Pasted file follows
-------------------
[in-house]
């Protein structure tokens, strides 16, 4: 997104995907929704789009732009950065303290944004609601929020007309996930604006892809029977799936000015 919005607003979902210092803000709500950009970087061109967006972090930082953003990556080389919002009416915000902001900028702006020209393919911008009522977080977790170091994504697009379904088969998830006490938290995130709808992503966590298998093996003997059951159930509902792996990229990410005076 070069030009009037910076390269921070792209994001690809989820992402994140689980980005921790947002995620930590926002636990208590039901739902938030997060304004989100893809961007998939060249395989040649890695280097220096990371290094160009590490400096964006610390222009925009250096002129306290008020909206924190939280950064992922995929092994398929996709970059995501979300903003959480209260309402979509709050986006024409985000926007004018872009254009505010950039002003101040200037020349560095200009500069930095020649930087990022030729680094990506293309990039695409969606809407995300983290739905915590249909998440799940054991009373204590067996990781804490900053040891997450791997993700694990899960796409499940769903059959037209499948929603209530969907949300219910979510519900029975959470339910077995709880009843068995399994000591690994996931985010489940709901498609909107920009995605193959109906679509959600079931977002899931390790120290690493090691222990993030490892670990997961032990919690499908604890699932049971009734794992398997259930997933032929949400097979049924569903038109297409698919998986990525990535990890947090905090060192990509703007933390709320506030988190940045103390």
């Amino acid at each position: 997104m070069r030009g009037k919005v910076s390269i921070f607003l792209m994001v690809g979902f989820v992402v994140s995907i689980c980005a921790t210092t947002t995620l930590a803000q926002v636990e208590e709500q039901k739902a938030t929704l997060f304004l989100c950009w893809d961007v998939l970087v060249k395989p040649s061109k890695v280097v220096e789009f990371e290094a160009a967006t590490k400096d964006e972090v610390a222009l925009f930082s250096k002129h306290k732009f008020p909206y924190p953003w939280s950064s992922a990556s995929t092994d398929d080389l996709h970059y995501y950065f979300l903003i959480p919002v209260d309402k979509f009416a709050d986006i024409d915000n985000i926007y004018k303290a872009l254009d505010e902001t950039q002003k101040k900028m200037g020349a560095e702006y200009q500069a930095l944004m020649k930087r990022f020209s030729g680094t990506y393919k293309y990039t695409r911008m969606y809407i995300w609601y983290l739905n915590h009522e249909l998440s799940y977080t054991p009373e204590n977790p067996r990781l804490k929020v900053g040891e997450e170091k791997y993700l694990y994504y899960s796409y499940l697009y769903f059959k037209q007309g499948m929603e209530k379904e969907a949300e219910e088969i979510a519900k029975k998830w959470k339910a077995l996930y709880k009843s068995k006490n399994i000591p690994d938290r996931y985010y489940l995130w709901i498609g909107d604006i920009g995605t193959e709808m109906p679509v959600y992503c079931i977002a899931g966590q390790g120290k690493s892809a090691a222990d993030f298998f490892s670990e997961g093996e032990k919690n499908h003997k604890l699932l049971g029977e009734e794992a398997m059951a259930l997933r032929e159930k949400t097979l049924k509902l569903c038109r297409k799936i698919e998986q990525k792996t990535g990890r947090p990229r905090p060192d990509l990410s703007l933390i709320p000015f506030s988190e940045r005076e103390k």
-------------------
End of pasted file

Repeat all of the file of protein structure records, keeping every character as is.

[in-house]
């Protein structure tokens, strides 16, 4: 997104995907929704789009732009950065303290944004609601929020007309996930604006892809029977799936000015 919005607003979902210092803000709500950009970087061109967006972090930082953003990556080389919002009416915000902001900028702006020209393919911008009522977080977790170091994504697009379904088969998830006490938290995130709808992503966590298998093996003997059951159930509902792996990229990410005076 070069030009009037910076390269921070792209994001690809989820992402994140689980980005921790947002995620930590926002636990208590039901739902938030997060304004989100893809961007998939060249395989040649890695280097220096990371290094160009590490400096964006610390222009925009250096002129306290008020909206924190939280950064992922995929092994398929996709970059995501979300903003959480209260309402979509709050986006024409985000926007004018872009254009505010950039002003101040200037020349560095200009500069930095020649930087990022030729680094990506293309990039695409969606809407995300983290739905915590249909998440799940054991009373204590067996990781804490900053040891997450791997993700694990899960796409499940769903059959037209499948929603209530969907949300219910979510519900029975959470339910077995709880009843068995399994000591690994996931985010489940709901498609909107920009995605193959109906679509959600079931977002899931390790120290690493090691222990993030490892670990997961032990919690499908604890699932049971009734794992398997259930997933032929949400097979049924569903038109297409698919998986990525990535990890947090905090060192990509703007933390709320506030988190940045103390």
């Amino acid at each position: 997104m070069r030009g009037k919005v910076s390269i921070f607003l792209m994001v690809g979902f989820v992402v994140s995907i689980c980005a921790t210092t947002t995620l930590a803000q926002v636990e208590e709500q039901k739902a938030t929704l997060f304004l989100c950009w893809d961007v998939l970087v060249k395989p040649s061109k890695v280097v220096e789009f990371e290094a160009a967006t590490k400096d964006e972090v610390a222009l925009f930082s250096k002129h306290k732009f008020p909206y924190p953003w939280s950064s992922a990556s995929t092994d398929d080389l996709h970059y995501y950065f979300l903003i959480p919002v209260d309402k979509f009416a709050d986006i024409d915000n985000i926007y004018k303290a872009l254009d505010e902001t950039q002003k101040k900028m200037g020349a560095e702006y200009q500069a930095l944004m020649k930087r990022f020209s030729g680094t990506y393919k293309y990039t695409r911008m969606y809407i995300w609601y983290l739905n915590h009522e249909l998440s799940y977080t054991p009373e204590n977790p067996r990781l804490k929020v900053g040891e997450e170091k791997y993700l694990y994504y899960s796409y499940l697009y769903f059959k037209q007309g499948m929603e209530k379904e969907a949300e219910e088969i979510a519900k029975k998830w959470k339910a077995l996930y709880k009843s068995k006490n399994i000591p690994d938290r996931y985010y489940l995130w709901i498609g909107d604006i920009g995605t193959e709808m109906p679509v959600y992503c079931i977002a899931g966590q390790g120290k690493s892809a090691a222990d993030f298998f490892s670990e997961g093996e032990k919690n499908h003997k604890l699932l049971g029977e009734e794992a398997m059951a259930l997933r032929e159930k949400t097979l049924k509902l569903c038109r297409k799936i698919e998986q990525k792996t990535g990890r947090p990229r905090p060192d990509l990410s703007l933390i709320p000015f506030s988190e940045r005076e103390k």